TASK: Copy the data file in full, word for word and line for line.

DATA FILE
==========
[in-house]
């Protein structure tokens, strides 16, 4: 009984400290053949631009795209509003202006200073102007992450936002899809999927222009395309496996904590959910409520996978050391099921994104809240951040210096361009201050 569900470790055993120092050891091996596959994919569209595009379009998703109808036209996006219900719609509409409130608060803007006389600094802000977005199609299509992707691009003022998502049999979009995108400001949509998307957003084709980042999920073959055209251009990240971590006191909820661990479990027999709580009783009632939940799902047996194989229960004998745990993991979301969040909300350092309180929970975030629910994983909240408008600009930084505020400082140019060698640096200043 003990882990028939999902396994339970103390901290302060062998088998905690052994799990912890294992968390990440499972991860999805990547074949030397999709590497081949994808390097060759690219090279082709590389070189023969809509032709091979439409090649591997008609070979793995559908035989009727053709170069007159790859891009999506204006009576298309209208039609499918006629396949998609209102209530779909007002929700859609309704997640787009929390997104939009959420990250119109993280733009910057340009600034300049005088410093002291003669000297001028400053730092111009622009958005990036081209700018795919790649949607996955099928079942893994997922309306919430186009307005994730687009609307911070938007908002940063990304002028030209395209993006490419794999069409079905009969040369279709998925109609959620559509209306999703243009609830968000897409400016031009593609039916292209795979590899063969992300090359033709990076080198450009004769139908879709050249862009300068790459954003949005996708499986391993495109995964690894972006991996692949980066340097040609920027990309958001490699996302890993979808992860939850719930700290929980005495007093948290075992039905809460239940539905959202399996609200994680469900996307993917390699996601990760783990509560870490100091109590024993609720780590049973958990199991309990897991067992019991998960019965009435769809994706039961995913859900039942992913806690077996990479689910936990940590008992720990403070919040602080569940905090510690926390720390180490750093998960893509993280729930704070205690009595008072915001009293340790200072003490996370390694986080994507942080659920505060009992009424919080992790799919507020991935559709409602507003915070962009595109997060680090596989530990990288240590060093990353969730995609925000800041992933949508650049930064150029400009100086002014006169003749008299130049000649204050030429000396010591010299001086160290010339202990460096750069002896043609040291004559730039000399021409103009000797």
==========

[in-house]
């Protein structure tokens, strides 16, 4: 009984400290053949631009795209509003202006200073102007992450936002899809999927222009395309496996904590959910409520996978050391099921994104809240951040210096361009201050 569900470790055993120092050891091996596959994919569209595009379009998703109808036209996006219900719609509409409130608060803007006389600094802000977005199609299509992707691009003022998502049999979009995108400001949509998307957003084709980042999920073959055209251009990240971590006191909820661990479990027999709580009783009632939940799902047996194989229960004998745990993991979301969040909300350092309180929970975030629910994983909240408008600009930084505020400082140019060698640096200043 003990882990028939999902396994339970103390901290302060062998088998905690052994799990912890294992968390990440499972991860999805990547074949030397999709590497081949994808390097060759690219090279082709590389070189023969809509032709091979439409090649591997008609070979793995559908035989009727053709170069007159790859891009999506204006009576298309209208039609499918006629396949998609209102209530779909007002929700859609309704997640787009929390997104939009959420990250119109993280733009910057340009600034300049005088410093002291003669000297001028400053730092111009622009958005990036081209700018795919790649949607996955099928079942893994997922309306919430186009307005994730687009609307911070938007908002940063990304002028030209395209993006490419794999069409079905009969040369279709998925109609959620559509209306999703243009609830968000897409400016031009593609039916292209795979590899063969992300090359033709990076080198450009004769139908879709050249862009300068790459954003949005996708499986391993495109995964690894972006991996692949980066340097040609920027990309958001490699996302890993979808992860939850719930700290929980005495007093948290075992039905809460239940539905959202399996609200994680469900996307993917390699996601990760783990509560870490100091109590024993609720780590049973958990199991309990897991067992019991998960019965009435769809994706039961995913859900039942992913806690077996990479689910936990940590008992720990403070919040602080569940905090510690926390720390180490750093998960893509993280729930704070205690009595008072915001009293340790200072003490996370390694986080994507942080659920505060009992009424919080992790799919507020991935559709409602507003915070962009595109997060680090596989530990990288240590060093990353969730995609925000800041992933949508650049930064150029400009100086002014006169003749008299130049000649204050030429000396010591010299001086160290010339202990460096750069002896043609040291004559730039000399021409103009000797």